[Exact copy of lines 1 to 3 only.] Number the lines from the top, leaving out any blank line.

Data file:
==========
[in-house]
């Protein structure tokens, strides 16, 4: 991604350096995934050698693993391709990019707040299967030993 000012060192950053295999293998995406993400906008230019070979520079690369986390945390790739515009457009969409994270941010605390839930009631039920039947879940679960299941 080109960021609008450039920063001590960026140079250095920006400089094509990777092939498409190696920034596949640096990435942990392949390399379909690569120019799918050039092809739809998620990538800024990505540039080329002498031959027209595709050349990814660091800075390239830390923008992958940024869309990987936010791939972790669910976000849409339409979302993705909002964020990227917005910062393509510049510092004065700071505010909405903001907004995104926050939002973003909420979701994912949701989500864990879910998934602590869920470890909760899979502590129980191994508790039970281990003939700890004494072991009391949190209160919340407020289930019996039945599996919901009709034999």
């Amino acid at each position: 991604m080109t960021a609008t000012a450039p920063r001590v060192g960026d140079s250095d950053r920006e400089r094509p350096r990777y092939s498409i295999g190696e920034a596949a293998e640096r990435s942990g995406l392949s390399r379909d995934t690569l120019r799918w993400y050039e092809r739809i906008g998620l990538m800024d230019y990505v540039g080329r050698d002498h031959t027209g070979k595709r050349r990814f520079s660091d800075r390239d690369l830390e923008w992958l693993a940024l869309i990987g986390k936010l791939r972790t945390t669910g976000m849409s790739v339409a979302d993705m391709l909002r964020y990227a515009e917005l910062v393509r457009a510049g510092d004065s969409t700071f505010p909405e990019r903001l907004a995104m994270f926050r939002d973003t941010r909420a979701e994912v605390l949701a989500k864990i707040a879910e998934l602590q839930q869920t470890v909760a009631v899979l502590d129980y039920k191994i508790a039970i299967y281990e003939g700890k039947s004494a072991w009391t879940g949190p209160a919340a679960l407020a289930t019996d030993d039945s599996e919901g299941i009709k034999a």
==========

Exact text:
[in-house]
């Protein structure tokens, strides 16, 4: 991604350096995934050698693993391709990019707040299967030993 000012060192950053295999293998995406993400906008230019070979520079690369986390945390790739515009457009969409994270941010605390839930009631039920039947879940679960299941 080109960021609008450039920063001590960026140079250095920006400089094509990777092939498409190696920034596949640096990435942990392949390399379909690569120019799918050039092809739809998620990538800024990505540039080329002498031959027209595709050349990814660091800075390239830390923008992958940024869309990987936010791939972790669910976000849409339409979302993705909002964020990227917005910062393509510049510092004065700071505010909405903001907004995104926050939002973003909420979701994912949701989500864990879910998934602590869920470890909760899979502590129980191994508790039970281990003939700890004494072991009391949190209160919340407020289930019996039945599996919901009709034999």
């Amino acid at each position: 991604m080109t960021a609008t000012a450039p920063r001590v060192g960026d140079s250095d950053r920006e400089r094509p350096r990777y092939s498409i295999g190696e920034a596949a293998e640096r990435s942990g995406l392949s390399r379909d995934t690569l120019r799918w993400y050039e092809r739809i906008g998620l990538m800024d230019y990505v540039g080329r050698d002498h031959t027209g070979k595709r050349r990814f520079s660091d800075r390239d690369l830390e923008w992958l693993a940024l869309i990987g986390k936010l791939r972790t945390t669910g976000m849409s790739v339409a979302d993705m391709l909002r964020y990227a515009e917005l910062v393509r457009a510049g510092d004065s969409t700071f505010p909405e990019r903001l907004a995104m994270f926050r939002d973003t941010r909420a979701e994912v605390l949701a989500k864990i707040a879910e998934l602590q839930q869920t470890v909760a009631v899979l502590d129980y039920k191994i508790a039970i299967y281990e003939g700890k039947s004494a072991w009391t879940g949190p209160a919340a679960l407020a289930t019996d030993d039945s599996e919901g299941i009709k034999a």